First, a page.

After we were stable enough, we of course opened applications, and people joined us, so we needed to have a strong place where people would feel good and safe coming in. We were really, really careful about whom was joining us.
Doubtless you association EPIC seems to be really tight, giving support and friendship between all the cosplayers in it. How did you get the cosplayers to set aside their egos and quarrels for a common cause such as this one?
Honestly? I think drama is everywhere. You don’t realize it unless you are part of this community, part of this country. But not everyone is coming along. Of course, we don’t have big dramas, I think, but we still have a few people who don’t get along with each other, and sometimes are very talkative about it.
But it also comes with the experience; the French cosplay community is quite old. I think the first cosplayers started in 1996, so it’s been some time now. So I guess it grew and grew and people got more used to it.
Of course, we had a lot of drama in the early years, different drama from time to time. Still, I think it all depends on the people. I know some countries with loads of troubles, having big groups fighting each other, and bitching each other, but we don’t have much of that in France. It also comes with the fact we don’t have many cosplay teams, I think.
People interact a lot with each other. Some people just stay together, and just enjoy cosplaying together, but I think in France we have a lot of people doing cosplay once with that guy, then with that girl, then with another one, and it created bonds. It created tensions, as well, but I think that’s just the way it is. There’s drama in France as well, people don’t get along perfectly.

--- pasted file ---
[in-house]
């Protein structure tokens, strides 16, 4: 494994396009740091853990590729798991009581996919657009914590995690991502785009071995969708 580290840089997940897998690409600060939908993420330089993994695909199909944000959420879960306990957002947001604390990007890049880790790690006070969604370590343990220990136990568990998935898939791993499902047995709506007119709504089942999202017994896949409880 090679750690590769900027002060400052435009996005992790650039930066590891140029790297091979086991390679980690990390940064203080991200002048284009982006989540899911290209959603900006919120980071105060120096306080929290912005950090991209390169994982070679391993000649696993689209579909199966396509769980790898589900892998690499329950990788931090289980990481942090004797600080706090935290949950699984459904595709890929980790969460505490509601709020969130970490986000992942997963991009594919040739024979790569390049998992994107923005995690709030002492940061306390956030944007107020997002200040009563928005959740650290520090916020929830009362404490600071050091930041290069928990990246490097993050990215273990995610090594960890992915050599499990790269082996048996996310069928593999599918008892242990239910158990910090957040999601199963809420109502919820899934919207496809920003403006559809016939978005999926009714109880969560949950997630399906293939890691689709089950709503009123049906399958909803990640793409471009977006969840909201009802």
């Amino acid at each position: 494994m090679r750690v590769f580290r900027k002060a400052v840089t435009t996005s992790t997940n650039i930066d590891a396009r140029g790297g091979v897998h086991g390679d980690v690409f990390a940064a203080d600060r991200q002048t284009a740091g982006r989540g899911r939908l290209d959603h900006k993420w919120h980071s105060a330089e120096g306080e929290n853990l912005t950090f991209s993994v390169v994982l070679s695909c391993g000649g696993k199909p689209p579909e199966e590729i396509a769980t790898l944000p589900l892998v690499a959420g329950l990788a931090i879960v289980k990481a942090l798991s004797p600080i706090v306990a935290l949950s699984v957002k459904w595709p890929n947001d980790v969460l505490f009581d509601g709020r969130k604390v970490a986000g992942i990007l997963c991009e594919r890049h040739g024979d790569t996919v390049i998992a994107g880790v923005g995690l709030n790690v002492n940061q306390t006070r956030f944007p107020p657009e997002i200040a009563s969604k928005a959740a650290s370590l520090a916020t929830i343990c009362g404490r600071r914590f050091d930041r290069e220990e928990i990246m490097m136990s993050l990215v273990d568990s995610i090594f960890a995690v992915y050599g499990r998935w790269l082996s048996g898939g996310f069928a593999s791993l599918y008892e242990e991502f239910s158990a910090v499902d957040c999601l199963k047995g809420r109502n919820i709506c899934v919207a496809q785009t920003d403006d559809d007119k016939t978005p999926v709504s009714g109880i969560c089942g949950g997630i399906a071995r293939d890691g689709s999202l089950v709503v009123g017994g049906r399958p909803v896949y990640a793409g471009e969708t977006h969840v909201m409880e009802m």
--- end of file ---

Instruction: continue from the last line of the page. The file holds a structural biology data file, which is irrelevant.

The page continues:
What are the essential points to organize and develop correctly a cosplay contest?
I think, to me, you have to be completely honest with the participants, you have to stay open. If you make a mistake, you have to accept that you made a mistake, say that you’re sorry and try not to do it again the following year. Or if there’s something the cosplayers are asking and you’re not able to give it because you don’t have the budget, or is logistically complicated, you have to be clear about it, and be honest about it.
We try to be honest as much as possible with our organization and the participants. Because if we were to lie it would be dishonest and it would create some weird mood between the participants and the organization, and that’s not what we want
Of course there’s always people saying that we’re not being honest, and we’re being nicer to some cosplayers than others, but it’s not true. We have friends with some cosplayers, we are more friends with some than others, and that’s normal, I guess, but we still try to treat everybody the same way. As long as you are respecting the rules, we will respect you and do our best to help you.